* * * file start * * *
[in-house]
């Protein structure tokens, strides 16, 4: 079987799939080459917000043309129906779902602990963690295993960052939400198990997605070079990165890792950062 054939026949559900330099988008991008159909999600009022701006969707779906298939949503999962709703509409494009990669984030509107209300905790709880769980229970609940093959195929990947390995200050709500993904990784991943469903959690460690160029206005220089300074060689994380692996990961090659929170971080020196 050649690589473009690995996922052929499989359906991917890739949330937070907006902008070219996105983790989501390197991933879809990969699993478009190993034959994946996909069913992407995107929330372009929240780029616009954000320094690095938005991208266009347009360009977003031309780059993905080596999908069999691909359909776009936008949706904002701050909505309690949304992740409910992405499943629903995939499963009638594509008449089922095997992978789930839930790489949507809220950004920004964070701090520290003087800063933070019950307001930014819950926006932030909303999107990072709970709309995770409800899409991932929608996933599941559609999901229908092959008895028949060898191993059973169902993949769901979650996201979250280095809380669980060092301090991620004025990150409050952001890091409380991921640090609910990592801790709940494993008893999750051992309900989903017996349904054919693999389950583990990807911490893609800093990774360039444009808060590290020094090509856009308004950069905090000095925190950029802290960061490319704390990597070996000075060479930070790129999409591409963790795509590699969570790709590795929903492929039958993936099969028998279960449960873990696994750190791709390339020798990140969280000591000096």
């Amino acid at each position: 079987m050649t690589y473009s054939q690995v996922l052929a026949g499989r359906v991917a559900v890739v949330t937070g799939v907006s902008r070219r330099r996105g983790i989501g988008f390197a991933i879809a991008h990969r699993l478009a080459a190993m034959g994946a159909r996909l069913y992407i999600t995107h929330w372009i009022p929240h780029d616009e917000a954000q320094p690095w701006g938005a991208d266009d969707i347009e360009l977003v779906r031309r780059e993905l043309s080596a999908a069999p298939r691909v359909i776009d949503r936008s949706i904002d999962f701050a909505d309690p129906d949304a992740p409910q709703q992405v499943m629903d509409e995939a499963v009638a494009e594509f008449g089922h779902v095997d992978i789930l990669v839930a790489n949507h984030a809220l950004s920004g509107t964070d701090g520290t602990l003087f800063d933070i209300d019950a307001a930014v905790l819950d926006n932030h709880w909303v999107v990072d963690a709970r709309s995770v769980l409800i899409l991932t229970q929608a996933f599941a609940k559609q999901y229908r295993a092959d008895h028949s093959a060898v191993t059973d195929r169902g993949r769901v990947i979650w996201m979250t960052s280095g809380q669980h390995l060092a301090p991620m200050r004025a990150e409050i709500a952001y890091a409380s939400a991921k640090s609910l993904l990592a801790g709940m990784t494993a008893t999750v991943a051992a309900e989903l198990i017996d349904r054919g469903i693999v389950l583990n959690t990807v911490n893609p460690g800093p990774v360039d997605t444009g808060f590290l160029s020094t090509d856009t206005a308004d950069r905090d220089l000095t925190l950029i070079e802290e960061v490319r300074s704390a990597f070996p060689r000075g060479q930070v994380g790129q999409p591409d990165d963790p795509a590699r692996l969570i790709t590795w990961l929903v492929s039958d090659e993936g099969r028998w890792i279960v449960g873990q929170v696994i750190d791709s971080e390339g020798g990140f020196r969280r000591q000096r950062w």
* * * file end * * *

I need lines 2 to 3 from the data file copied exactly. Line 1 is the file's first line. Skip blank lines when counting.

């Protein structure tokens, strides 16, 4: 079987799939080459917000043309129906779902602990963690295993960052939400198990997605070079990165890792950062 054939026949559900330099988008991008159909999600009022701006969707779906298939949503999962709703509409494009990669984030509107209300905790709880769980229970609940093959195929990947390995200050709500993904990784991943469903959690460690160029206005220089300074060689994380692996990961090659929170971080020196 050649690589473009690995996922052929499989359906991917890739949330937070907006902008070219996105983790989501390197991933879809990969699993478009190993034959994946996909069913992407995107929330372009929240780029616009954000320094690095938005991208266009347009360009977003031309780059993905080596999908069999691909359909776009936008949706904002701050909505309690949304992740409910992405499943629903995939499963009638594509008449089922095997992978789930839930790489949507809220950004920004964070701090520290003087800063933070019950307001930014819950926006932030909303999107990072709970709309995770409800899409991932929608996933599941559609999901229908092959008895028949060898191993059973169902993949769901979650996201979250280095809380669980060092301090991620004025990150409050952001890091409380991921640090609910990592801790709940494993008893999750051992309900989903017996349904054919693999389950583990990807911490893609800093990774360039444009808060590290020094090509856009308004950069905090000095925190950029802290960061490319704390990597070996000075060479930070790129999409591409963790795509590699969570790709590795929903492929039958993936099969028998279960449960873990696994750190791709390339020798990140969280000591000096």
């Amino acid at each position: 079987m050649t690589y473009s054939q690995v996922l052929a026949g499989r359906v991917a559900v890739v949330t937070g799939v907006s902008r070219r330099r996105g983790i989501g988008f390197a991933i879809a991008h990969r699993l478009a080459a190993m034959g994946a159909r996909l069913y992407i999600t995107h929330w372009i009022p929240h780029d616009e917000a954000q320094p690095w701006g938005a991208d266009d969707i347009e360009l977003v779906r031309r780059e993905l043309s080596a999908a069999p298939r691909v359909i776009d949503r936008s949706i904002d999962f701050a909505d309690p129906d949304a992740p409910q709703q992405v499943m629903d509409e995939a499963v009638a494009e594509f008449g089922h779902v095997d992978i789930l990669v839930a790489n949507h984030a809220l950004s920004g509107t964070d701090g520290t602990l003087f800063d933070i209300d019950a307001a930014v905790l819950d926006n932030h709880w909303v999107v990072d963690a709970r709309s995770v769980l409800i899409l991932t229970q929608a996933f599941a609940k559609q999901y229908r295993a092959d008895h028949s093959a060898v191993t059973d195929r169902g993949r769901v990947i979650w996201m979250t960052s280095g809380q669980h390995l060092a301090p991620m200050r004025a990150e409050i709500a952001y890091a409380s939400a991921k640090s609910l993904l990592a801790g709940m990784t494993a008893t999750v991943a051992a309900e989903l198990i017996d349904r054919g469903i693999v389950l583990n959690t990807v911490n893609p460690g800093p990774v360039d997605t444009g808060f590290l160029s020094t090509d856009t206005a308004d950069r905090d220089l000095t925190l950029i070079e802290e960061v490319r300074s704390a990597f070996p060689r000075g060479q930070v994380g790129q999409p591409d990165d963790p795509a590699r692996l969570i790709t590795w990961l929903v492929s039958d090659e993936g099969r028998w890792i279960v449960g873990q929170v696994i750190d791709s971080e390339g020798g990140f020196r969280r000591q000096r950062w």